“Slow down, gifted kid.”
What about those of us who don’t work in the gifted and talented department in schools or universities? I wonder how many work places manage to send messages to their gifted employees that they better figure out how to slow down? How many gifted adults have never outlived the middle school where they learned to stop living the world of an abundant intensity—a poetry of existence that can be both beautiful and, in its more existential moments, quite devastating? How many adults have learned to say, “I Used to be Gifted?”
Slow down, gifted kid. You might forget to dot an “i” or cross a “t.” You might make a careless mistake—forget to carry the 4 or misplace a decimal. Stop worrying about everything in the world. Can’t you decide? Just find something and stick with it. Quit being so sensitive! You are so dramatic! Why are you so demanding? Can you never be satisfied?
I am in first grade. It’s heads down time after recess. I can still smell the desktop, even today. Miss Snapp has rolled down the black shades on the tall classroom windows and has turned off the lights. This is a good time of the day for six-year-old perfectionists. While we close our eyes and breathe into our folded arms on desktops, she gathers materials for the afternoon lessons and talks to us in a voice that is like soft hands laying down on our shoulders. She tells us we are good kids. She seems to know what to say—the right words to help us finish our school day. Those words would have nothing to do with slowing down or making such a big deal out of everything or being too sensitive:
“I love your passion and energy,” she would say.
“You have such a big heart,” she would tell us. “I wish everyone had a heart like yours.”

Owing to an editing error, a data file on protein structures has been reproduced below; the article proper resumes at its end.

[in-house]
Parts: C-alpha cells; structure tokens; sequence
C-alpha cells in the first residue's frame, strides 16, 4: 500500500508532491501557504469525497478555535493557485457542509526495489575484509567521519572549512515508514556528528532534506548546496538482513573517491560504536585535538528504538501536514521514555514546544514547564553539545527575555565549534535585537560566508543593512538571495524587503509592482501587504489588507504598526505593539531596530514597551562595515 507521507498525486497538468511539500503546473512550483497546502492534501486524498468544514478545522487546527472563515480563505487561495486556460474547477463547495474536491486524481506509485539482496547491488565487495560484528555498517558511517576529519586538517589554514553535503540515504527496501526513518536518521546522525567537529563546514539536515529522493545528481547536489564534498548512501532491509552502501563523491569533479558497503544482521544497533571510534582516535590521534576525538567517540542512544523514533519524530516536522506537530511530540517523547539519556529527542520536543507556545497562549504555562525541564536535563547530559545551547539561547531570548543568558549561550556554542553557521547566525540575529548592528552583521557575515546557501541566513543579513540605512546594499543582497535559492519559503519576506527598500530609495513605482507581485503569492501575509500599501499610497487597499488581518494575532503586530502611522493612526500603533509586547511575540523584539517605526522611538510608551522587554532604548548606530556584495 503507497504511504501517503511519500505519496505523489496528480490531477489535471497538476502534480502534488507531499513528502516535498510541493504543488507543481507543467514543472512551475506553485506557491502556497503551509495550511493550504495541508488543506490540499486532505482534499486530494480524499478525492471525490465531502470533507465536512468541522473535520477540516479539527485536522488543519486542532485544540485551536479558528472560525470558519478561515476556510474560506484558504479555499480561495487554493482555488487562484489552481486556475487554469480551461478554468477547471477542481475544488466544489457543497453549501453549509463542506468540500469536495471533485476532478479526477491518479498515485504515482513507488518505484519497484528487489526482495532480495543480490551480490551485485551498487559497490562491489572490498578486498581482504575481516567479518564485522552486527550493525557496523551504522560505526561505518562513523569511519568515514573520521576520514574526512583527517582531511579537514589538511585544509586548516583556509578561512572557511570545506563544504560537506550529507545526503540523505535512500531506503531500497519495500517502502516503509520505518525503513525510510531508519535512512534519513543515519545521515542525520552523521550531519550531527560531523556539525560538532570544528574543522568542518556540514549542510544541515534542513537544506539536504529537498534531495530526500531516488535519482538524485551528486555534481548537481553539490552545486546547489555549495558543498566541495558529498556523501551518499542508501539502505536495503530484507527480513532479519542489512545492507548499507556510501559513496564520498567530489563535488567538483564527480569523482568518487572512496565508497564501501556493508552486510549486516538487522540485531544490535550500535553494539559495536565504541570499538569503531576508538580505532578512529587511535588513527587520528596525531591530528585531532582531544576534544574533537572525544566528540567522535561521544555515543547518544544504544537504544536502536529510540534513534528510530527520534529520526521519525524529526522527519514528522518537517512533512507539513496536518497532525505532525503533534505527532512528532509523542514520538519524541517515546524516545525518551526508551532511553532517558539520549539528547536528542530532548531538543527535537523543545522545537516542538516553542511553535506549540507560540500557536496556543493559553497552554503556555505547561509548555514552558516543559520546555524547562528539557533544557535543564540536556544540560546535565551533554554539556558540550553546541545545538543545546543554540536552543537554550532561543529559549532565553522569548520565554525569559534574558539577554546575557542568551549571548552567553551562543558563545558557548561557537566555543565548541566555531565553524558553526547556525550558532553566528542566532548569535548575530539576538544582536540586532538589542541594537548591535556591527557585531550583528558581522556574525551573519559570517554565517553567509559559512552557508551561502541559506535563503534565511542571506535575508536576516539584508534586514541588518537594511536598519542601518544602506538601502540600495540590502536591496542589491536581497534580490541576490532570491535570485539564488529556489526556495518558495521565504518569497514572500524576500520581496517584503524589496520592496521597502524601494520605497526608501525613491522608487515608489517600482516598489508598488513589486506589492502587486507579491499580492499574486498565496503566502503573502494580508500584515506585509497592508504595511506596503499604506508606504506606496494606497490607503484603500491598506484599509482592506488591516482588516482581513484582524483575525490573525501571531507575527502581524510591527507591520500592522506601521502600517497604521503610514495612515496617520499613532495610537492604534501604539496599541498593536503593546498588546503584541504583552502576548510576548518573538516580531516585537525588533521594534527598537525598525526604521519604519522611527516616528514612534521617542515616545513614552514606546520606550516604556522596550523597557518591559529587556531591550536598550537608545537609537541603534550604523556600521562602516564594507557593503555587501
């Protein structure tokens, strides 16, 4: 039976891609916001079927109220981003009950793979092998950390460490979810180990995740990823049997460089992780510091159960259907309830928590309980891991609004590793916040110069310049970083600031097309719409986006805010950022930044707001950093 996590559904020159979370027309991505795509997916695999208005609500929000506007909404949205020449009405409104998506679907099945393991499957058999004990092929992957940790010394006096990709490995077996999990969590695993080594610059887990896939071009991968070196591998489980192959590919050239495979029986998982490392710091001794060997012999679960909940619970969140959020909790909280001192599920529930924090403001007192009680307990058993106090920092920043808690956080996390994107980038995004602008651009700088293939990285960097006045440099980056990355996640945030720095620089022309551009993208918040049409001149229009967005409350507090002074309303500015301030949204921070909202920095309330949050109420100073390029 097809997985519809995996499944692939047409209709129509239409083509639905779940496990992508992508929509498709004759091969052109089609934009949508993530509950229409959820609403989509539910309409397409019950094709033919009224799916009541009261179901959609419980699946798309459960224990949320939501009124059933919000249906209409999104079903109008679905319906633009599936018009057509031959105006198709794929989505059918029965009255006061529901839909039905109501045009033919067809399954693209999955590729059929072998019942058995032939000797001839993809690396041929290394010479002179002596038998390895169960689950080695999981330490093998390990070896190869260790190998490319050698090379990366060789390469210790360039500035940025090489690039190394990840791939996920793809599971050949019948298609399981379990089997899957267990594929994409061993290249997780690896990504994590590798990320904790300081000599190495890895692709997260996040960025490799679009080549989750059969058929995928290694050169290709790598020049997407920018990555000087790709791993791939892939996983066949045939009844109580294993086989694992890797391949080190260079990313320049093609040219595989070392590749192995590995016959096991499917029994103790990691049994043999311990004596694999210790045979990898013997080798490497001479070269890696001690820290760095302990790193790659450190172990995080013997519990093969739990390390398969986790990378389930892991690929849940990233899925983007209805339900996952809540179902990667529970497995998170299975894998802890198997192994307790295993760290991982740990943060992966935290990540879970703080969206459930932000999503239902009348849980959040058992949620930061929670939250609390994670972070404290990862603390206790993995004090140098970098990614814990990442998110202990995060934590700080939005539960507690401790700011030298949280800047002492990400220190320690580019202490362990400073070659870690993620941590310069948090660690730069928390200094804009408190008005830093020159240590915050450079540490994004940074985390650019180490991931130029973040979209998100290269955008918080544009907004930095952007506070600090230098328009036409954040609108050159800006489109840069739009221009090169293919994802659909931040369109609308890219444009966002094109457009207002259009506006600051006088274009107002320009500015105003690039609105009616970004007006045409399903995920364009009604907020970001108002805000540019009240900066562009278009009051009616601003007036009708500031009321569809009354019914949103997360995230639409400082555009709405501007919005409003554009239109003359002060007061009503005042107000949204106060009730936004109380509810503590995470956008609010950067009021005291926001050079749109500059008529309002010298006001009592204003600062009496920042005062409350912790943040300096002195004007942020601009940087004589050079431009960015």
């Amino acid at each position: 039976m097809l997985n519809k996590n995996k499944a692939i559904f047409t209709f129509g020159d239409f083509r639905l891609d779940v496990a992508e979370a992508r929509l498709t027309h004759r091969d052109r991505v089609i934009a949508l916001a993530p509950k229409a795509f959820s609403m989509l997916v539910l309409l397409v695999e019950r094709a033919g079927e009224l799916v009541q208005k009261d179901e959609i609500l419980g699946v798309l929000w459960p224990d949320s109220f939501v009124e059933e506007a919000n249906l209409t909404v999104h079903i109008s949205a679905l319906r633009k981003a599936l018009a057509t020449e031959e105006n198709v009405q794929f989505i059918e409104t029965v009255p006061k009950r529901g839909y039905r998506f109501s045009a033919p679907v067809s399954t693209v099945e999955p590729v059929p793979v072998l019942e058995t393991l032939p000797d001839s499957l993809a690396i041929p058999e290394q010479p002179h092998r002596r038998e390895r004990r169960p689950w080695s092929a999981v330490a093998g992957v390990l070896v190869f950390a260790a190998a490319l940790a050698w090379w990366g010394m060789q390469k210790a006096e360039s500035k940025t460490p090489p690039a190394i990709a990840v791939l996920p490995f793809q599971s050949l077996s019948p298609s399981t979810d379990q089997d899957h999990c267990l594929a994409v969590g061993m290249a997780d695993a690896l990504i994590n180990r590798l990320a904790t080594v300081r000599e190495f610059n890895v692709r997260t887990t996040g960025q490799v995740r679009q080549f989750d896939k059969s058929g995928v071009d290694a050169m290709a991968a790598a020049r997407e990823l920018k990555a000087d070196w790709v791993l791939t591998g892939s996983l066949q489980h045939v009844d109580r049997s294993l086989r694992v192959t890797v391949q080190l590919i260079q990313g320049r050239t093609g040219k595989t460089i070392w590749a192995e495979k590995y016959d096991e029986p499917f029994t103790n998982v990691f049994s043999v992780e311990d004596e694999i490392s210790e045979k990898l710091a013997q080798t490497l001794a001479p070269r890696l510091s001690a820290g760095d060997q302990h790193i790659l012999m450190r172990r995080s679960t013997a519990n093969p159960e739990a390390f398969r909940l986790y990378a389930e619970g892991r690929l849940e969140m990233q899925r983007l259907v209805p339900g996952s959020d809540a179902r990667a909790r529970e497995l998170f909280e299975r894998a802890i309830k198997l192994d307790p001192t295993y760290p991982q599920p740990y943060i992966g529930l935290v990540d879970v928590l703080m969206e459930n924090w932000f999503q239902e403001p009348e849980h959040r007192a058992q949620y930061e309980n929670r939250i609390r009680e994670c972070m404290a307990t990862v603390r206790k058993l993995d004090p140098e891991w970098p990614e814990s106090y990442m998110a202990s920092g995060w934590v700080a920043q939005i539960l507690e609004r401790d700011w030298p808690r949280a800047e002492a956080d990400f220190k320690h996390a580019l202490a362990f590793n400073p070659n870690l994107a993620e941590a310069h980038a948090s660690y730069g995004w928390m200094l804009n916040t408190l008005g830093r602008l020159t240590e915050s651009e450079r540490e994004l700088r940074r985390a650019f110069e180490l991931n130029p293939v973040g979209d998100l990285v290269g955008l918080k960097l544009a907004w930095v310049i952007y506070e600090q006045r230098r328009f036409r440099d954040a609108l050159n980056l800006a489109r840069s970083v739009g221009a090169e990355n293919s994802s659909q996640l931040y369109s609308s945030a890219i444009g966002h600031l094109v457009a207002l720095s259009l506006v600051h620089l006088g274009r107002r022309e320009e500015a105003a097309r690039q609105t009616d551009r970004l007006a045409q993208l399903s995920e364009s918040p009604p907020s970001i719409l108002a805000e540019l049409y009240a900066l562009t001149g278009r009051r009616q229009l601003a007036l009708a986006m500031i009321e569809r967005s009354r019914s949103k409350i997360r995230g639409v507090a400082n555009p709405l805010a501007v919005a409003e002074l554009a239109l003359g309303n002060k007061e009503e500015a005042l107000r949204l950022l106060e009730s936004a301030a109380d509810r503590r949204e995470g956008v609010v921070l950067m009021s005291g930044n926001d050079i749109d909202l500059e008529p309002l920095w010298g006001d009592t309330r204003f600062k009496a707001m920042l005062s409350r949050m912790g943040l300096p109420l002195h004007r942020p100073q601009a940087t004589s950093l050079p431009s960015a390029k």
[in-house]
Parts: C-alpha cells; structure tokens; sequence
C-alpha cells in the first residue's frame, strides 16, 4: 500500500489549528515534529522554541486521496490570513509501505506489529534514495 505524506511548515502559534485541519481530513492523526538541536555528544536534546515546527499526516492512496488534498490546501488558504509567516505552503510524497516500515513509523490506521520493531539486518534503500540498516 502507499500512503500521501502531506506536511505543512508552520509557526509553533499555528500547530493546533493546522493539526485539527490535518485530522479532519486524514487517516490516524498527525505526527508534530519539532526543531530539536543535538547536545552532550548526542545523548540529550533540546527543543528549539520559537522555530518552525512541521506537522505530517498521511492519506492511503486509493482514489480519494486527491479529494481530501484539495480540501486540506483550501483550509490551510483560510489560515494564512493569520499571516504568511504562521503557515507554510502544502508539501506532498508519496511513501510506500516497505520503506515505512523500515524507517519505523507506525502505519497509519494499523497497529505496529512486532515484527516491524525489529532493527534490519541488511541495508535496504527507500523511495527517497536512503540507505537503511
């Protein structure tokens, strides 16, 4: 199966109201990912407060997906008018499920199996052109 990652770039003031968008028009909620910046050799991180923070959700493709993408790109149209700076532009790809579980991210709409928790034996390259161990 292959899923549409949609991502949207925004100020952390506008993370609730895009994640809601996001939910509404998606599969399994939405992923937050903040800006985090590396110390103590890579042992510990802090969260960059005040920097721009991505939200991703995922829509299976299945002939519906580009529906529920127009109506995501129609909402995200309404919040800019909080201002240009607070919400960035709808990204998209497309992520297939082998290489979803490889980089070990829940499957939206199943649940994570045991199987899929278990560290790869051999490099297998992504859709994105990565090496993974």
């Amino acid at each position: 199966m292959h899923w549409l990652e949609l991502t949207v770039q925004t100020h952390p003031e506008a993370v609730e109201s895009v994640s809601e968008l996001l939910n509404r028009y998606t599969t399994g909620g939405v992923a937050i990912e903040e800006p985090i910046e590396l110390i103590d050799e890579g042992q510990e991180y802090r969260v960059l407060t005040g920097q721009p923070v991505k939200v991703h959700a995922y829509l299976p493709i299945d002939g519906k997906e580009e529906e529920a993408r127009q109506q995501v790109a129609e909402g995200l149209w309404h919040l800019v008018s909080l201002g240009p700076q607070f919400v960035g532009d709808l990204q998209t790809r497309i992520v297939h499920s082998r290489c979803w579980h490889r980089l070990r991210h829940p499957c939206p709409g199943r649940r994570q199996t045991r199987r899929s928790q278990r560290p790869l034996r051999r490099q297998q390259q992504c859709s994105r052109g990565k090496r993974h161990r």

“You have so many interests. There’s always something exciting around the corner with you. Someday, a world of opportunities will be at your fingertips.”
“You always want to do well, and you never want to disappoint anyone. It’s a beautiful way of living.”
Take heart, gifted kid, and I hope you always remember to be kind to yourself along the way.
With homage and respect to James Webb, Ph.D., Janet Gore, M.Ed., Ed Amend, Psy.D., and Arlene DeVries, M.S.E and page 22 of A Parent’s Guide to Gifted Children, the SENG Model Parent Group mainstay, 2007, Great Potential Press.
Michael Saylor, Investigation of Talented Students, University of North Texas. Online here.
Peairs, K. F., Putallaz, M., & Costanzo, P. R. (2019). From A (aggression) to V (victimization): Peer status and adjustment among academically gifted students in early adolescence. Gifted Child Quarterly, 63(3), 185–200.
James Webb, Ph.D., Janet Gore, M.Ed., Ed Amend, Psy.D., and Arlene DeVries, M.S.E. A Parent’s Guide to Gifted Children. 2007. Great Potential Press, p. 58.
Mark Hess is an author, educator, and speaker with over three decades in K-12 public education—more than two decades working specifically with gifted learners. Mark has nine publications including Social-Emotional Curriculum for Gifted Learners, grades 3-5, Hands-on Literacy for grades 4-6, and I Used to be Gifted. As a teacher-trainer he specializes in helping educators understand and nurture nonverbal brilliance as well as understanding and meeting the social and emotional needs of gifted learners. He is a gifted specialist in a large, urban school district, a member of the SENG Board of Directors, Editor of the SENG Library, and President-elect of the Colorado Association for Gifted and Talented.